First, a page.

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Cardiomyopathy - dilated
Dilated cardiomyopathy is a condition in which the heart becomes weakened and enlarged, and it cannot pump blood efficiently. The decreased heart function can affect the lungs, liver, and other body systems.
There are several different types of cardiomyopathy. Dilated cardiomyopathy is the most common form.
There are many causes of dilated cardiomyopathy. Some of these are:
This condition can affect anyone at any age. However, it is most common in adult men.
The most common causes of dilated cardiomyopathy in children are:
Symptoms of heart failure are most common. Usually, they develop slowly over time. However, sometimes symptoms start very suddenly and are severe. Common symptoms are:
Other symptoms may include:
Cardiomyopathy is usually discovered when the doctor is examining and testing you for the cause of heart failure.
A number of laboratory tests may be done to determine the cause:
Children will have:
Heart enlargement, congestion of the lungs, decreased movement/functioning of the heart, or heart failure may show on these tests:
Other tests may include:
Lab tests vary depending on the suspected cause.
Treatment for cardiomyopathies focuses on treating heart failure. They include:
See also: Heart failure
Cardiac catheterization might be done to see if you may benefit from coronary artery bypass (CABG) surgery or a balloon procedure (angioplasty), which could improve blood flow to the damaged or weakened heart muscle.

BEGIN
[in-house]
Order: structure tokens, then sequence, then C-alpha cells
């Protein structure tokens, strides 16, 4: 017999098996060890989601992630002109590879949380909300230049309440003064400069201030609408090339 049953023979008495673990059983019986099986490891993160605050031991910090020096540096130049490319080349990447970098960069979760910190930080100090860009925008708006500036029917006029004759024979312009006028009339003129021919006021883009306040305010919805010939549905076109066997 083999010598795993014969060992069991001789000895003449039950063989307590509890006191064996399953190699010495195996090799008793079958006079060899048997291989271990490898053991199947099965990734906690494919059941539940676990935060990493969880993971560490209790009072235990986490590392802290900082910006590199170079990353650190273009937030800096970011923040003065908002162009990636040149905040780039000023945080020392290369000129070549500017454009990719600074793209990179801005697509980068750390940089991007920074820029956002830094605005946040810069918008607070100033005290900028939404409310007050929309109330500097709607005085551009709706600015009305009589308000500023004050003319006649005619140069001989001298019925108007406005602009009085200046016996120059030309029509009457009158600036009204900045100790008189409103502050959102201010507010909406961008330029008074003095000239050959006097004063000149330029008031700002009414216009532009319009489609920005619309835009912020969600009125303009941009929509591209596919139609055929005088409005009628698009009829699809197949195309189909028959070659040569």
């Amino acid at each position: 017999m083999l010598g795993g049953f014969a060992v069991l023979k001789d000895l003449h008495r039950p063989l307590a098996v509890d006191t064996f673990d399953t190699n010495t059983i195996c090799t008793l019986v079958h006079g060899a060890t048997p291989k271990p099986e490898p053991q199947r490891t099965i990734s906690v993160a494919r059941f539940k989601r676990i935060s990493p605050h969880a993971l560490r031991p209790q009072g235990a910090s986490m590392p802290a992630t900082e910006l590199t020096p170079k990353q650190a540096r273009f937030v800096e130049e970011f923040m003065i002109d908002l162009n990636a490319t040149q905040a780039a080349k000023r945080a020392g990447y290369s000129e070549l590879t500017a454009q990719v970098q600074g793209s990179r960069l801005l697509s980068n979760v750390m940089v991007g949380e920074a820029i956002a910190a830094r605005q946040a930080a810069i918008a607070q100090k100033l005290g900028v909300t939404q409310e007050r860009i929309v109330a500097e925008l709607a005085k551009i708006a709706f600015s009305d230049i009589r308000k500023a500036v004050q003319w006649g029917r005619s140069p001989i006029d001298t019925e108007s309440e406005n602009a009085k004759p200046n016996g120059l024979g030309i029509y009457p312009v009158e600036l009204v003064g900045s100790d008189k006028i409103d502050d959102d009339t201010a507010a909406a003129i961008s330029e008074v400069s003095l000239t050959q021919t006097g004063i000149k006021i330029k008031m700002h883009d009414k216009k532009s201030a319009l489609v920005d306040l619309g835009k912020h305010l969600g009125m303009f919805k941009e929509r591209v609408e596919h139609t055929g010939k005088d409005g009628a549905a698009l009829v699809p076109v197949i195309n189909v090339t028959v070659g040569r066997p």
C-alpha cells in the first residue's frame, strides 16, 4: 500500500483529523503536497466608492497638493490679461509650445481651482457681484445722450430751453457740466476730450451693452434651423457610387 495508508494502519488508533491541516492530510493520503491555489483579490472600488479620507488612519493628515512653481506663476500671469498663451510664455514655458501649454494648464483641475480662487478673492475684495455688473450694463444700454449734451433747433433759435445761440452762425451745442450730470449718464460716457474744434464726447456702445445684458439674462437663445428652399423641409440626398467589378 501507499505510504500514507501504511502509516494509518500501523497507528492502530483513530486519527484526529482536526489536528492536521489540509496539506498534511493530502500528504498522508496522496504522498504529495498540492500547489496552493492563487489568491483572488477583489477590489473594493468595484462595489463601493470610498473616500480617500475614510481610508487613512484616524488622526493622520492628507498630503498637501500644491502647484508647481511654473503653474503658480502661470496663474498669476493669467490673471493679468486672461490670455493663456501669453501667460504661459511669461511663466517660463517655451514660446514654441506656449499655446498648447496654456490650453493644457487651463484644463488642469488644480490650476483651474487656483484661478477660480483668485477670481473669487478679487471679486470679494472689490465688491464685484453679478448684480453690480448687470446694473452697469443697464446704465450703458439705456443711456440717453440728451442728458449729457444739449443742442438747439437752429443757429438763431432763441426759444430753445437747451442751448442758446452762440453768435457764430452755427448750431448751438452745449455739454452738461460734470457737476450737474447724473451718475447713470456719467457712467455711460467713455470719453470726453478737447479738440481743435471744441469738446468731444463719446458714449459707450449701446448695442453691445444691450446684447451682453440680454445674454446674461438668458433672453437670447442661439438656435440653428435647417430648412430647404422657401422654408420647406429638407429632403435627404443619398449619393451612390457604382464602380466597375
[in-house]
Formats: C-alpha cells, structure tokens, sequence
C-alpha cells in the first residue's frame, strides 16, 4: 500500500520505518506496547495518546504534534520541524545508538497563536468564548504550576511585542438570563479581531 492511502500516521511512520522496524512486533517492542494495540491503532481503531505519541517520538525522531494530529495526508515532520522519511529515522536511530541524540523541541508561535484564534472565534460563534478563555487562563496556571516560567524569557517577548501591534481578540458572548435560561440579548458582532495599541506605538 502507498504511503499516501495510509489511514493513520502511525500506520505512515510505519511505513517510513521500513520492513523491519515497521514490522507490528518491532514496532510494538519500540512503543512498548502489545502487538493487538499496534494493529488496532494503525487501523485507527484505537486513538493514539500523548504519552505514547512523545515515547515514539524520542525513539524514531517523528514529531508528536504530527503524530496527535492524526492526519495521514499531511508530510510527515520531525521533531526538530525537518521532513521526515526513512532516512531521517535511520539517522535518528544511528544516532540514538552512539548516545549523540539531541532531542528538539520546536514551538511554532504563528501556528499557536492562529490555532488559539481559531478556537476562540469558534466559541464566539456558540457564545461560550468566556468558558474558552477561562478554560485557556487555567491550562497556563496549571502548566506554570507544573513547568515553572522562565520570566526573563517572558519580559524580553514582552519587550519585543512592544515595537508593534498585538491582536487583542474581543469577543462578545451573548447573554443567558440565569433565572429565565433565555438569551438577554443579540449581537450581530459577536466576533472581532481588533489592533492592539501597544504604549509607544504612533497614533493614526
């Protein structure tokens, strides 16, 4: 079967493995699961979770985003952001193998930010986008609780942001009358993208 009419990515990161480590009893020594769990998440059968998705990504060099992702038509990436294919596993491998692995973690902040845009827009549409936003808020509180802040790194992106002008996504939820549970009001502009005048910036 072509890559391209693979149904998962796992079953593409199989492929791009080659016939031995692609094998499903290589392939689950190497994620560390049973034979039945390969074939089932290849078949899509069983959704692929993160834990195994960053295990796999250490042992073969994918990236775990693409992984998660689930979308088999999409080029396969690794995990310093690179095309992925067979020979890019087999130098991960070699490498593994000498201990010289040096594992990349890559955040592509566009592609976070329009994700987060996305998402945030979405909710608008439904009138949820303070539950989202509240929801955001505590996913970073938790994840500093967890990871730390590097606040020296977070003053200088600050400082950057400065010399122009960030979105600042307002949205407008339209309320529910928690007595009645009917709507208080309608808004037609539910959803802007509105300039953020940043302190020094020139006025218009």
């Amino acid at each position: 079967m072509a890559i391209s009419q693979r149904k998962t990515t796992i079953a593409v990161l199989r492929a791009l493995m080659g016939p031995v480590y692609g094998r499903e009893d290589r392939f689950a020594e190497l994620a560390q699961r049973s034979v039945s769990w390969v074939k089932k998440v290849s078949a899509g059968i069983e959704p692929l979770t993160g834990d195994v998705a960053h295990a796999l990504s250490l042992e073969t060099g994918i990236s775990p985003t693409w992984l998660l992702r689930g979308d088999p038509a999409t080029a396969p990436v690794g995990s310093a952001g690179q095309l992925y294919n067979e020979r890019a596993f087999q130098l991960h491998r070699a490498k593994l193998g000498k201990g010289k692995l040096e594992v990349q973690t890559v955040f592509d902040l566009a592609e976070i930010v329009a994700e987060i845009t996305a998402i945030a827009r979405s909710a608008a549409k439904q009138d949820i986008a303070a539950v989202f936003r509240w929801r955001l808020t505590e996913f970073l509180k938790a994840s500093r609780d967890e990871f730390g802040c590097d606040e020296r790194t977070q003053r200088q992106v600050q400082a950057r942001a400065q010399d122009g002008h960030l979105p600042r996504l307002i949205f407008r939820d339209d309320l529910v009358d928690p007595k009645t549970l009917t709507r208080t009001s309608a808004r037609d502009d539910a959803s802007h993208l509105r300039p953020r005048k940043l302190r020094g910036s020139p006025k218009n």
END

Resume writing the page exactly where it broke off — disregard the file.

A heart transplant may be recommended for patients who have failed all the standard treatments and still have very severe symptoms.
The outcome varies. Some people remain in a stable condition for long periods of time, some continue to gradually get sicker, and others quickly get worse. Cardiomyopathy can only be corrected if the disease that caused it can be cured.
About one-third of children recover completely, one-third recover but continue to have some heart problems, and one-third die.
Call your health care provider if you have symptoms of cardiomyopathy.
If chest pain, palpitations, or faintness develop seek emergency medical treatment immediately.
Hare JM. The dilated, restrictive, and infiltrative cardiomyopathies. In: Bonow RO, Mann DL, Zipes DP, Libby P, eds. Braunwald's Heart Disease: A Textbook of Cardiovascular Medicine. 9th ed. Philadelphia, Pa: Saunders Elsevier; 2011:chap 68.
Wexler RK, Elton T, Pleister A, Feldman D. Cardiomyopathy: An overview. Am Fam Physician. 2009;79:778-784.
Bernstein D. Diseases of the myocardium. In: Kliegman RM, Behrman RE, Jenson HB, Stanton BF, eds. Nelson Textbook of Pediatrics. 18th ed. Philadelphia, Pa: Saunders Elsevier;2007:chap 439.
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